UPDATED: Volcker rule changes approved on split vote by FDIC Board, with wide disparity of views on impact for banking system

Changes to the “Volcker rule” – called by some long overdue, but by one regulator a total evisceration of measures to prevent risky activities at banks – were approved Tuesday on yet another split vote by the board of the federal insurer of bank deposits.

In a 3-1 vote, the Federal Deposit Insurance Corp. (FDIC) Board approved a final rule that reduces the number of banks and bank holding companies subject to the Volcker rule – which generally prohibits proprietary trading by banks with more than $10 billion in consolidated assets – as well as the number of securities traded by banks and financial institutions.

According to the American Bankers Association (ABA), banks with limited trading assets and liabilities of less than $1 billion will have a rebuttable presumption of compliance with the Volcker Rule. Once approved by the Federal Reserve, Securities and Exchange Commission (SEC) and the Commodity Futures Trading Commission (CFTC), the changes will take effect on Jan. 1, 2020, with mandatory compliance not required until Jan. 1, 2021.

All three members of the FDIC Board appointed by President Donald Trump voted in favor of the final rule (who are FDIC Chairman Jelena McWilliams, Comptroller of the Currency Joseph Otting and Consumer Financial Protection Bureau (CFPB) Director Kathleen [“Kathy”] Kraninger).

Otting, in addition, noted that just that morning he signed a final rule for national banks from the OCC that is essentially the same as that approved by the FDIC Board.

FDIC Board Member Martin Gruenberg points to element on chart that he says illustrates negative impact of final rule’s changes to Volcker rule during Aug. 20 board meeting.

McWilliams, reading from a statement, said the final rule “will provide more clarity, certainty, and objectivity around the Volcker Rule, while tailoring the requirements to focus on those banks that conduct the overwhelming majority of trades.”

However, FDIC Board Member (and former chairman) Martin Gruenberg – the only member of the board appointed by President Barack Obama – voted against the final rule. He said, in a statement, that the final rule means the “Volcker Rule will no longer impose a meaningful constraint on speculative proprietary trading by banks and bank holding companies benefiting from the public safety-net.”

House Financial Services Committee Chairwoman Maxine Waters (D-Calif.) characterized Tuesday’s action by the FDIC and OCC as “senseless” and urged those two regulators and others to reconsider.

“I am deeply concerned by today’s FDIC and OCC actions, and potential additional votes by other regulators, to weaken this critically important rule,” Waters said in a statement. “Doing so will not only put the U.S. economy at risk of another devastating financial crisis, but it could potentially leave taxpayers at risk of having to once again foot the bill for unnecessary and burdensome bank bailouts.” She noted particularly her concern that the changes remove prohibitions in a way that Congress “never intended,” leaving “Wall Street megabanks to gamble with the same types of risky loan securitizations that turned toxic in 2008, at a time when these risky products are once again on the rise.”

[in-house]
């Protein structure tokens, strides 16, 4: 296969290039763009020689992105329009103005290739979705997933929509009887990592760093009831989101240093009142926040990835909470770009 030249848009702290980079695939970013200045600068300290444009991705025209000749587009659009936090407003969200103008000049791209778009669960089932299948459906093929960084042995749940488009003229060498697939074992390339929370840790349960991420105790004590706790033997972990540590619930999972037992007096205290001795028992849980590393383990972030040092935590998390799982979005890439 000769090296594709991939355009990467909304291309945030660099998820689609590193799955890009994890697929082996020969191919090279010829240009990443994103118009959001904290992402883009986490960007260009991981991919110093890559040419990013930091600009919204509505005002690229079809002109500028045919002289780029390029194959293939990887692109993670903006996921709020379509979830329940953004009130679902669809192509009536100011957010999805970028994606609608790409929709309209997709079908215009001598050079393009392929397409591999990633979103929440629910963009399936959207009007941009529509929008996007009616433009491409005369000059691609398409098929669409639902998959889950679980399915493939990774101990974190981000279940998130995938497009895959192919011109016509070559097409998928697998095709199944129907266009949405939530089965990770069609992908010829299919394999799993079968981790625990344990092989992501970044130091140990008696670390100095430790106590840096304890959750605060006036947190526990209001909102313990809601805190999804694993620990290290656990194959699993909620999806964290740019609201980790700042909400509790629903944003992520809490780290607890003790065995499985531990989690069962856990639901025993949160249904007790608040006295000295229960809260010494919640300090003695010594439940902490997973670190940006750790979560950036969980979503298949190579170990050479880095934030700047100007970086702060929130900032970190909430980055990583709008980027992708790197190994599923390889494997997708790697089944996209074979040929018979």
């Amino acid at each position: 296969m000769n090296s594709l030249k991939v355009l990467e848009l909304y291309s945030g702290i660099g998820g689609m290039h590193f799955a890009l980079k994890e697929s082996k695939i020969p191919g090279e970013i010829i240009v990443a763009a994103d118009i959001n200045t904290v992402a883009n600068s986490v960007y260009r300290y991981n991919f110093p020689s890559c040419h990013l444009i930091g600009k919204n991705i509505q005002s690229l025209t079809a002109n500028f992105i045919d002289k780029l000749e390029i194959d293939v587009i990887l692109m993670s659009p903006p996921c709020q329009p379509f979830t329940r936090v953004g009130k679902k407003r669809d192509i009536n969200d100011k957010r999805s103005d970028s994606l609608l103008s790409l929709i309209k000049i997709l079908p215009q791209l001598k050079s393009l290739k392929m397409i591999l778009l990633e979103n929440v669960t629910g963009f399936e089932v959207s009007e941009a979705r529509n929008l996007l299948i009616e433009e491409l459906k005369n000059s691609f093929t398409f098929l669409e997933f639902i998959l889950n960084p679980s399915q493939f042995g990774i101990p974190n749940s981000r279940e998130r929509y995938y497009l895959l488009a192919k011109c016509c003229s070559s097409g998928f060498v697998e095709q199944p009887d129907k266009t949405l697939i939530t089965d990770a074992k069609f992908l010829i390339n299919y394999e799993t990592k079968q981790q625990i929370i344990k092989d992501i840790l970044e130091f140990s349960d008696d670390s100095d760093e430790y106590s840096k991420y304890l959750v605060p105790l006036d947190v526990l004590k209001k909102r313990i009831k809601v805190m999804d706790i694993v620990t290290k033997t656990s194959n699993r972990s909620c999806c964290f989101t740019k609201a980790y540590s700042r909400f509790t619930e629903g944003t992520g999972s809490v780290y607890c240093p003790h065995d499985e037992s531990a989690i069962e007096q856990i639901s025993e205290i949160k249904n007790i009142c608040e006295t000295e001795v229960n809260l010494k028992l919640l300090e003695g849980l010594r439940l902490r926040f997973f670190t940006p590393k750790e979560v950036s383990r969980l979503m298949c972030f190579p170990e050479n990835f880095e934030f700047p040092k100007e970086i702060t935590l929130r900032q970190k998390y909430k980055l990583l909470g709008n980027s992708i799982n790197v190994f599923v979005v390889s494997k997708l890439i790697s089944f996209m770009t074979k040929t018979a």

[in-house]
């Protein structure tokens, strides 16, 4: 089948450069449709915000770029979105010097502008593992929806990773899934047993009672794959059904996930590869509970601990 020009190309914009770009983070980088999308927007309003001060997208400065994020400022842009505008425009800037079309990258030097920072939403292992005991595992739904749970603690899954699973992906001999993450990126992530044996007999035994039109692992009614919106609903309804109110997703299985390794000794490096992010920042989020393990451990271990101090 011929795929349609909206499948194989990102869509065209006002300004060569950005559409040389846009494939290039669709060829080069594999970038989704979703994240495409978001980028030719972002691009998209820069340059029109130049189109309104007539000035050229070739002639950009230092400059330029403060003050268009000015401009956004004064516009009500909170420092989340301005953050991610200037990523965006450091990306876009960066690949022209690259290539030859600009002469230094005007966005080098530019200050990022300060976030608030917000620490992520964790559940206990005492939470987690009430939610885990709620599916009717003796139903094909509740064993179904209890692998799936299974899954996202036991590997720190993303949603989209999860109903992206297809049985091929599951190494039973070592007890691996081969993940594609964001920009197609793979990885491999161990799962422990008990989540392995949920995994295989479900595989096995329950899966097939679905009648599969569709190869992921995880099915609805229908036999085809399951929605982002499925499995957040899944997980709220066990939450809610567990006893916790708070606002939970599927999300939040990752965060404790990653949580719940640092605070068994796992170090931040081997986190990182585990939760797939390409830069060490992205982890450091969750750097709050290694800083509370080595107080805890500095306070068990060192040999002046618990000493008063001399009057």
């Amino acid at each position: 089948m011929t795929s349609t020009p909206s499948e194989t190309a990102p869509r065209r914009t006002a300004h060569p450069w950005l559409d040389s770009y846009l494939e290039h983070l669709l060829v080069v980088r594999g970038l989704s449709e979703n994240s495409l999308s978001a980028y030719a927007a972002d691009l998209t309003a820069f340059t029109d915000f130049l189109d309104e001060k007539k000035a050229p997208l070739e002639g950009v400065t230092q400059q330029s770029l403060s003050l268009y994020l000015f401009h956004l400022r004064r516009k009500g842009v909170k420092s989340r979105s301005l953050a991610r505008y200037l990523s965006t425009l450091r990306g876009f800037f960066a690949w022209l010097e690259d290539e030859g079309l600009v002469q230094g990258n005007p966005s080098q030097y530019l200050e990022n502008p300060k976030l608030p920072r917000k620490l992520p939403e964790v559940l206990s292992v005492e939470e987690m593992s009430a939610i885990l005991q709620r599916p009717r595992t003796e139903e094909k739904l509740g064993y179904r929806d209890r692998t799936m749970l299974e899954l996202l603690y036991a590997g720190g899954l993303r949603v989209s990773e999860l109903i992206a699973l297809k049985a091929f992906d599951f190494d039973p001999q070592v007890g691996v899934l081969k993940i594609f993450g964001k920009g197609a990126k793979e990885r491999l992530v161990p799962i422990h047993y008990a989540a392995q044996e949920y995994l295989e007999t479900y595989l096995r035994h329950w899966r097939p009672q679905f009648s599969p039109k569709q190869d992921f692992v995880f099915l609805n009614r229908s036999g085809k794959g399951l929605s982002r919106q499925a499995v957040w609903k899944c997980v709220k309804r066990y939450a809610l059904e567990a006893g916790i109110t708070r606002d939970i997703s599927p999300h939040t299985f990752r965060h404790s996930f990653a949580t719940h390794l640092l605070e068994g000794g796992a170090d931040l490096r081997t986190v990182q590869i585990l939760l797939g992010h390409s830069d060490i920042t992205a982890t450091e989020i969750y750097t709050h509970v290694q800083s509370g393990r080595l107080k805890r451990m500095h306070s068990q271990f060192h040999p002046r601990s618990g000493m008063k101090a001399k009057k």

According to the FDIC, the final rule would:

  • Tailor the rule’s compliance requirements based on the size of a firm’s trading assets and liabilities, with the most stringent requirements applied to banking entities with the most trading activity;
  • Retain the short-term intent prong of the “trading account” definition from the 2013 rule only for banking entities that are not, and do not elect to become, subject to the market risk capital rule prong;
  • Replace the rebuttable presumption that instruments held for fewer than 60 days are covered under the short-term intent prong with a rebuttable presumption that instruments held for 60 days or longer are not covered;
  • Clarify that banking entities that trade within internal risk limits set under the conditions in this final rule are engaged in permissible market making or underwriting activity;
  • Streamline the criteria that apply when a banking entity seeks to rely on the hedging exemption from the proprietary trading prohibition;
  • Limit the impact of the rule on the foreign activities of foreign banking organizations; and
  • Simplify the trading activity information that banking entities are required to provide to the agencies.

Another proposed rule is planned on “additional, specific changes to the restrictions on covered fund investments and activities and other issues related to the treatment of investment funds,” the final rule notice states.

Tuesday’s final rule has an effective date of Jan. 1 and a compliance date a year later (Jan. 1, 2021). Banks would have the option to voluntarily comply with the amendments of this final rule prior to the compliance date.

FDIC Approves Interagency Final Rule to Simplify and Tailor the “Volcker Rule”

Waters’ statement

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